ICD-10-CM Code C39

Malignant neoplasm of other and ill-defined sites in the respiratory system and intrathoracic organs

Version 2021 Non-Billable Code

Not Valid for Submission

C39 is a "header" nonspecific and non-billable code code, consider using a code with a higher level of specificity for a diagnosis of malignant neoplasm of other and ill-defined sites in the respiratory system and intrathoracic organs. The code is NOT valid for the year 2021 for the submission of HIPAA-covered transactions.

ICD-10:C39
Short Description:Malig neoplm of sites in the resp sys and intrathorac organs
Long Description:Malignant neoplasm of other and ill-defined sites in the respiratory system and intrathoracic organs

Consider the following ICD-10 codes with a higher level of specificity:

  • C39.0 - Malignant neoplasm of upper respiratory tract, part unspecified
  • C39.9 - Malignant neoplasm of lower respiratory tract, part unspecified

Tabular List of Diseases and Injuries

The Tabular List of Diseases and Injuries is a list of ICD-10 codes, organized "head to toe" into chapters and sections with guidance for inclusions, exclusions, descriptions and more. The following references are applicable to the code C39:

Use Additional Code

Use Additional Code
The “use additional code” indicates that a secondary code could be used to further specify the patient’s condition. This note is not mandatory and is only used if enough information is available to assign an additional code.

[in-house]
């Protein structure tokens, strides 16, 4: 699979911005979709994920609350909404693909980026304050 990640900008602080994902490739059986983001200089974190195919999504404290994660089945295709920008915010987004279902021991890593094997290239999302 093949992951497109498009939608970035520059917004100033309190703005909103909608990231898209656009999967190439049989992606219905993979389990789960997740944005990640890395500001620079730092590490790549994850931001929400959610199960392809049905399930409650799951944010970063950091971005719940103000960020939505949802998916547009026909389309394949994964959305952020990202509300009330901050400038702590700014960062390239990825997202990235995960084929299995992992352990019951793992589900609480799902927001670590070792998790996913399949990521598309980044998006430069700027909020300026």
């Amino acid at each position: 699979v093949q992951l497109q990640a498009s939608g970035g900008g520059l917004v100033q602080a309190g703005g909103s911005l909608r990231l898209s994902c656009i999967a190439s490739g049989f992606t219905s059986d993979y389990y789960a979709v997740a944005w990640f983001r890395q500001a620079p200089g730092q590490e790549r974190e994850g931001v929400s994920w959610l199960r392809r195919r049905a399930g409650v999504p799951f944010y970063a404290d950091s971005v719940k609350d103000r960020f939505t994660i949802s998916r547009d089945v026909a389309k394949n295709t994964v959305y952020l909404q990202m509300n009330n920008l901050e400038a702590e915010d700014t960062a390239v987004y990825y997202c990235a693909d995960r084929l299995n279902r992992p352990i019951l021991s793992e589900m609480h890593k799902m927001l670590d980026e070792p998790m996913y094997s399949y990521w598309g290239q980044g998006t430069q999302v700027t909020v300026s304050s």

• code to identify:
  • exposure to environmental tobacco smoke Z77.22
  • exposure to tobacco smoke in the perinatal period P96.81
  • history of tobacco dependence Z87.891
  • occupational exposure to environmental tobacco smoke Z57.31
  • tobacco dependence F17
  • tobacco use Z72.0

Type 1 Excludes

Type 1 Excludes
A type 1 excludes note is a pure excludes note. It means "NOT CODED HERE!" An Excludes1 note indicates that the code excluded should never be used at the same time as the code above the Excludes1 note. An Excludes1 is used when two conditions cannot occur together, such as a congenital form versus an acquired form of the same condition.
  • intrathoracic malignant neoplasm NOS C76.1
  • thoracic malignant neoplasm NOS C76.1

Code Classification

  • Neoplasms (C00–D48)
    • Malignant neoplasms of respiratory and intrathoracic organs (C30-C39)
      • Malig neoplm of sites in the resp sys and intrathorac organs (C39)

Code History

  • FY 2016 - New Code, effective from 10/1/2015 through 9/30/2016
    (First year ICD-10-CM implemented into the HIPAA code set)
  • FY 2017 - No Change, effective from 10/1/2016 through 9/30/2017
  • FY 2018 - No Change, effective from 10/1/2017 through 9/30/2018
  • FY 2019 - No Change, effective from 10/1/2018 through 9/30/2019
  • FY 2020 - No Change, effective from 10/1/2019 through 9/30/2020
  • FY 2021 - No Change, effective from 10/1/2020 through 9/30/2021

Information for Patients


Cancer

Also called: Carcinoma, Malignancy, Neoplasms, Tumor